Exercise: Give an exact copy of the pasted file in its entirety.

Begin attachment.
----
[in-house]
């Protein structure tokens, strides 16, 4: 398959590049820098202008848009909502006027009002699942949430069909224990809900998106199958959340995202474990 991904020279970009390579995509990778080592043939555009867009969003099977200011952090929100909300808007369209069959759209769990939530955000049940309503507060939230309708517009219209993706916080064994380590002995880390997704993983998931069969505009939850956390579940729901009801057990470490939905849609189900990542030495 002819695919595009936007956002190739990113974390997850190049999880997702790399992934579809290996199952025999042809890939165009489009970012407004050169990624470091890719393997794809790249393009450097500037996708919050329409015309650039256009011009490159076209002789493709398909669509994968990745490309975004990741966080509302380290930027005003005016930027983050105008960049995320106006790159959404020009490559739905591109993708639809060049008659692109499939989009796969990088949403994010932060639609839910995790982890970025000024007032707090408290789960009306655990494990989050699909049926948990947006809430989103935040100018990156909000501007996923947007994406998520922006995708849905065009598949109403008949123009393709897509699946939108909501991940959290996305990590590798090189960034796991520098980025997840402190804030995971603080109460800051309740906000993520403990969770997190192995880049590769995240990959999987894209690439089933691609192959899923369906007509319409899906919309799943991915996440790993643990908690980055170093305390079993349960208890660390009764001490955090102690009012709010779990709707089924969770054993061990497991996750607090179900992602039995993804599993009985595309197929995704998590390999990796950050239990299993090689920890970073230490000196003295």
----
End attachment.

[in-house]
């Protein structure tokens, strides 16, 4: 398959590049820098202008848009909502006027009002699942949430069909224990809900998106199958959340995202474990 991904020279970009390579995509990778080592043939555009867009969003099977200011952090929100909300808007369209069959759209769990939530955000049940309503507060939230309708517009219209993706916080064994380590002995880390997704993983998931069969505009939850956390579940729901009801057990470490939905849609189900990542030495 002819695919595009936007956002190739990113974390997850190049999880997702790399992934579809290996199952025999042809890939165009489009970012407004050169990624470091890719393997794809790249393009450097500037996708919050329409015309650039256009011009490159076209002789493709398909669509994968990745490309975004990741966080509302380290930027005003005016930027983050105008960049995320106006790159959404020009490559739905591109993708639809060049008659692109499939989009796969990088949403994010932060639609839910995790982890970025000024007032707090408290789960009306655990494990989050699909049926948990947006809430989103935040100018990156909000501007996923947007994406998520922006995708849905065009598949109403008949123009393709897509699946939108909501991940959290996305990590590798090189960034796991520098980025997840402190804030995971603080109460800051309740906000993520403990969770997190192995880049590769995240990959999987894209690439089933691609192959899923369906007509319409899906919309799943991915996440790993643990908690980055170093305390079993349960208890660390009764001490955090102690009012709010779990709707089924969770054993061990497991996750607090179900992602039995993804599993009985595309197929995704998590390999990796950050239990299993090689920890970073230490000196003295």